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Granite Quarry ready to tackle some sidewalk repair

GRANITE QUARRY — The Granite Quarry Board of Aldermen, which has been looking to address street and sidewalk improvements for a long time, voted Monday to tackle sidewalks first.

“Let’s get started,” Alderman Kim Cress said.

Cress said several sidewalks in town present safety issues and those should be the priority. The money would come from the town’s Powell Bill fund, which has a balance of $84,724.

Alderman John Linker said the town should start on sidewalk repair now, accomplish what it can with the available money, then have the state Local Government Commission tell the town how far it can go on other street improvements.

Interim Town Manager Larry Smith reported Monday that Granite Quarry passed a pre-application conference Oct. 10 with the commission on its proposal for a $350,000 capital project budget for street and sidewalk improvements.

The town board voted in August for that big of a budget, which would be paid back over seven years at $50,000 a year in Powell Bill funds, which towns receive from the state for local streets.

Granite Quarry now has the actual Local Government Commission application in hand so a formal review process can begin, Smith reported.

“For two years, we haven’t done anything,” Linker said, expressing some frustration at the board’s inaction on street and sidewalk needs.

In another matter, aldermen voted Monday to move forward with plans to upgrade the Town Hall’s facade, landscaping and parking lot within a project not to exceed $299,999.

“This could be the first step in the town’s commitment to the master plan,” Mayor Pro Tem Jim LaFevers said.

A couple of years ago, the town paid consultants for a downtown master plan.

Smith said he will return to the board with a project ordinance for aldermen to review on the Town Hall changes.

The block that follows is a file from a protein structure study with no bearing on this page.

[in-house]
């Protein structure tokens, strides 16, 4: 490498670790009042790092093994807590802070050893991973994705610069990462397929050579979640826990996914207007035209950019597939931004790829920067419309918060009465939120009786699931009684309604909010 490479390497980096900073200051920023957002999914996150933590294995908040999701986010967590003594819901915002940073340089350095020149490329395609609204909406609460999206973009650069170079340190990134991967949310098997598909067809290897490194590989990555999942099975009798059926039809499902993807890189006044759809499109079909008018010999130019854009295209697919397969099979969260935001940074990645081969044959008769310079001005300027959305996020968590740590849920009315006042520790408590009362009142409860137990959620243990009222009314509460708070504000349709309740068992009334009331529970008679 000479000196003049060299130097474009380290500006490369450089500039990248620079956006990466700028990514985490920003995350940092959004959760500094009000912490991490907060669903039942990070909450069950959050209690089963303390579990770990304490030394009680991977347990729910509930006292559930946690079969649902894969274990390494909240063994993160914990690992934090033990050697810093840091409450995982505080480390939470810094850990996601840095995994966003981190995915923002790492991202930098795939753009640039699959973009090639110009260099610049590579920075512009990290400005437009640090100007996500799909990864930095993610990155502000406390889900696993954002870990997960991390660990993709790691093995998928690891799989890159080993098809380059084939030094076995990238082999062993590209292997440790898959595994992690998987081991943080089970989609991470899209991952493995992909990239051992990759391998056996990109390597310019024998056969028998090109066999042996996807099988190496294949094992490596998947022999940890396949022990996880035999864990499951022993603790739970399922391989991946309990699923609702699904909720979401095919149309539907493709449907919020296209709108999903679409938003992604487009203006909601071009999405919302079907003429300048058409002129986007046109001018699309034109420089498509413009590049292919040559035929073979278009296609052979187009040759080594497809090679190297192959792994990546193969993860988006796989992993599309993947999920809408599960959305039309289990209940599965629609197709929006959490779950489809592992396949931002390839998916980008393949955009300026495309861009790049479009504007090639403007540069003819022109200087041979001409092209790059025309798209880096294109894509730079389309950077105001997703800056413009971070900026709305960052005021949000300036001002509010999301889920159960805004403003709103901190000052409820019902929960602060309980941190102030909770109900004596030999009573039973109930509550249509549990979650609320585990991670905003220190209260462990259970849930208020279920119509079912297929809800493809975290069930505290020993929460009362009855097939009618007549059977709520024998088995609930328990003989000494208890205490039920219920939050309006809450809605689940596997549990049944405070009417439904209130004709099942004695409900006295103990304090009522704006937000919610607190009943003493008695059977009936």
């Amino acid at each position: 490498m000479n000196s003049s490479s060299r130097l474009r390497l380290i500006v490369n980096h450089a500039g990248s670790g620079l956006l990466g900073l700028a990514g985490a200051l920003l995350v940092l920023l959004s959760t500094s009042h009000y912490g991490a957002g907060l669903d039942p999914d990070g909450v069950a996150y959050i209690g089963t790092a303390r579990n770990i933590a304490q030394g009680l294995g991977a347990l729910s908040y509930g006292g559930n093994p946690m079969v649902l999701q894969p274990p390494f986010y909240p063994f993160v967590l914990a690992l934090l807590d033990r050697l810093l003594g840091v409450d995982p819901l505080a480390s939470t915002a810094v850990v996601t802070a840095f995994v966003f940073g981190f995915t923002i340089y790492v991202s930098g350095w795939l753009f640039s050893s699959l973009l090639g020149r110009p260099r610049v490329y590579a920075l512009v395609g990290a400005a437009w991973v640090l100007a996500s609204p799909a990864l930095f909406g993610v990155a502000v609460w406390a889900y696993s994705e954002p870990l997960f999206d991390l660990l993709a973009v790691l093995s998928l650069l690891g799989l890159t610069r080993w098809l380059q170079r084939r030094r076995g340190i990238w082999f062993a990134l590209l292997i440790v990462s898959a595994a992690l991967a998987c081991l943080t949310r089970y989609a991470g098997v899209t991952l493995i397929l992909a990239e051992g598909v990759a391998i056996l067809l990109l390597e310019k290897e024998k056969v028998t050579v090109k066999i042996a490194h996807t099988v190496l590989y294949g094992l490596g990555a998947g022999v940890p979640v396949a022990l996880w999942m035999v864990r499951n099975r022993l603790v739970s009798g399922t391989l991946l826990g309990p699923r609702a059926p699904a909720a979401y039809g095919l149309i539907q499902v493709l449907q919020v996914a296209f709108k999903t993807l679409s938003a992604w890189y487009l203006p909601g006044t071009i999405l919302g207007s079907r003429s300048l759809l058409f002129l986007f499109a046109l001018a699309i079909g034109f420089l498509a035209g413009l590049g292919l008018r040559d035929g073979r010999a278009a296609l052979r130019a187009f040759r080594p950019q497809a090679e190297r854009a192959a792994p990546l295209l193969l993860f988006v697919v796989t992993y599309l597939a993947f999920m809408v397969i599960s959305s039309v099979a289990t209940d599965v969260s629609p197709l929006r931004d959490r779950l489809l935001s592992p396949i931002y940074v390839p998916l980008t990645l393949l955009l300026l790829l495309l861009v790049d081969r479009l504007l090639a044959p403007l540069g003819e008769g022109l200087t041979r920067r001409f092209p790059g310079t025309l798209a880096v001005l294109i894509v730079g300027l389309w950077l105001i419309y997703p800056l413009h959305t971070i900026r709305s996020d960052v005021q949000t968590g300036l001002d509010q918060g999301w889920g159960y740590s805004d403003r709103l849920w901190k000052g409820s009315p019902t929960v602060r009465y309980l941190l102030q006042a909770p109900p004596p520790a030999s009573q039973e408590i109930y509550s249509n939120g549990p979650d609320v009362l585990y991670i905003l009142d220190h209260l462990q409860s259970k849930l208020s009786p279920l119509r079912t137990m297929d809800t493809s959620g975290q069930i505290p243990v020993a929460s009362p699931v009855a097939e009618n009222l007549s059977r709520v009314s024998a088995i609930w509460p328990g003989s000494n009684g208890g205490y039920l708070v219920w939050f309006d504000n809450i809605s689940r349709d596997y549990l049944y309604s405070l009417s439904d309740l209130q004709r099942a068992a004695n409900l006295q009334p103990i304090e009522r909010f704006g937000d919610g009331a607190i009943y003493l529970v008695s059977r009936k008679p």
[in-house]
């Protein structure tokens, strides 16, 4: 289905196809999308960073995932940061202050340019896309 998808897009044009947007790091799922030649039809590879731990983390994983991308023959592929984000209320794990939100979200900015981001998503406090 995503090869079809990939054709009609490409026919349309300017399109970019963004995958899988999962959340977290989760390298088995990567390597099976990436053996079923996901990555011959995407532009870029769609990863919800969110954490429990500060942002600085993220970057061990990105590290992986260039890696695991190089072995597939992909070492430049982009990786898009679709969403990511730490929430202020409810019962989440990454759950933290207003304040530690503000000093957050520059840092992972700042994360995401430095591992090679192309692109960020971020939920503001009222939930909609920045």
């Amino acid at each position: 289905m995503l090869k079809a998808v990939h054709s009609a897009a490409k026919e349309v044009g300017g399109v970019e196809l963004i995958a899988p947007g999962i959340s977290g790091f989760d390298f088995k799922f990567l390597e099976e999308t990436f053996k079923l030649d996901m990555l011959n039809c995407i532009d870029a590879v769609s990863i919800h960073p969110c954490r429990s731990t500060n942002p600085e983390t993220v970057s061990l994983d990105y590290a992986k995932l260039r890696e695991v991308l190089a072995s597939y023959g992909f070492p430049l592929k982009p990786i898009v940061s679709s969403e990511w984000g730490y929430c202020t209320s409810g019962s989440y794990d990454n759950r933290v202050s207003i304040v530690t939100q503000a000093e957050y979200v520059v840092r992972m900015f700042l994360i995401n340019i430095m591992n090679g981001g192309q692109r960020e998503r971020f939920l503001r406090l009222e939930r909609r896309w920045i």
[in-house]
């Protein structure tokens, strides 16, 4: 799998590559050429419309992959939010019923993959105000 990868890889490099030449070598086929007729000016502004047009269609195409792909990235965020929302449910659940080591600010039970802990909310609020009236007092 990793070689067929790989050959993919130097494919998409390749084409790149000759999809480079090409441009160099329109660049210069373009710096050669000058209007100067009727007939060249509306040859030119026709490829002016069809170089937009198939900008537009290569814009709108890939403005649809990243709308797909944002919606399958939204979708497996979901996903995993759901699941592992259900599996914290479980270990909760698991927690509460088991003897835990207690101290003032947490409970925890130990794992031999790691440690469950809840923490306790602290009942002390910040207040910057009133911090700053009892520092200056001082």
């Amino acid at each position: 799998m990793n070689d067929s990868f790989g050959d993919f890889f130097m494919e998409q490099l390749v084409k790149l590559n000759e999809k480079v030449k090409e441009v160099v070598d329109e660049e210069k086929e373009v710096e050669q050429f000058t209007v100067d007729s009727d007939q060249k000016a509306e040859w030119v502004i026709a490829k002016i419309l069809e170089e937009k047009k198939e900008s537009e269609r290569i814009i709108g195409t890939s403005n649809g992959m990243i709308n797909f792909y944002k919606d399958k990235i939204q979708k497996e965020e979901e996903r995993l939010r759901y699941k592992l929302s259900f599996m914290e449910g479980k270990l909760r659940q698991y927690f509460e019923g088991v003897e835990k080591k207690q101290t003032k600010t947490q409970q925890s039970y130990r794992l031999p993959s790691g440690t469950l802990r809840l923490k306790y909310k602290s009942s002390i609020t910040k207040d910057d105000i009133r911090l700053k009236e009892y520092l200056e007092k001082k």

At Monday’s meeting, aldermen also heard comments on a proposed rezoning for Grateful Heart Ministries’ operation at 706 Dunn’s Mountain Road and proposed revisions to the town’s comprehensive land use plan.

A large crowd supporting Grateful Heart Ministries and its rezoning attended the board’s meeting. During a public-comment period, 13 people spoke in support of the zoning change from a residential district to a conditional district with office-institutional zoning.

The land in question encompasses five parcels, including the historic Shuford School. The impetus for the rezoning came when the owner investigated the possibility of locating a church on two of the parcels.

Churches already are allowed as a conditional use in the current residential zoning, but the Grateful Heart Ministries operation itself is a legal, nonconforming use.

The office-institutional zoning would allow churches by right. A conditional district attached to the zoning would outline specific uses to be allowed.

Aldermen forwarded the rezoning request to the Planning Board for more review.

That’s also what happened to the land use plan after aldermen held a public hearing on the document.

Granite Quarry resident Ed Shell pointed out several concerns he had on the plan’s  wording or language associated with connectivity between neighborhoods, the proposed U.S. 52 bypass, multifamily housing and growth.

LaFevers agreed. “There’s a lot in here I did not know what it was saying at times,” he said.

Mayor Bill Feather said Shell made some good observations that needed to be discussed further.

“I think if we keep refining it, we’ll get there,” Linker said, comparing the plan to a preface of a book and a work in progress.

The last revision of the comprehensive plan for the town was in 2000. Each alderman was asked to write down his thoughts on the plan and send those comments to Town Planner Steve Blount.

Those notations and Shell’s concerns should be sent back to the Planning Board, the aldermen decided.

In another matter, the town board adopted a resolution to consider the purchase offer made for town-owned property at 316 S. Main St.

Journey Capital LLC, represented by John Sears, has offered $67,000 for the 3.56 acres, part of which the town uses for leaf and limb storage.

There are other requirements of the purchase offer. It is contingent on the successful planning and zoning approval of a plat of townhouses proposed for the site.

The town also would be allowed to lease the site for its leaf and limbs operation at the rear of the property for up to a year. The town would maintain the leased area until the operation is moved to a new site.

Once that happens, the town will remove the privacy fence around the area at no cost to Journey Capital. And Journey Capital would agree to handle the cleanup of the existing operation at no cost to the town.

Contact Mark Wineka at 704-797-4263. More on the Granite Quarry meeting will be in Thursday’s edition.





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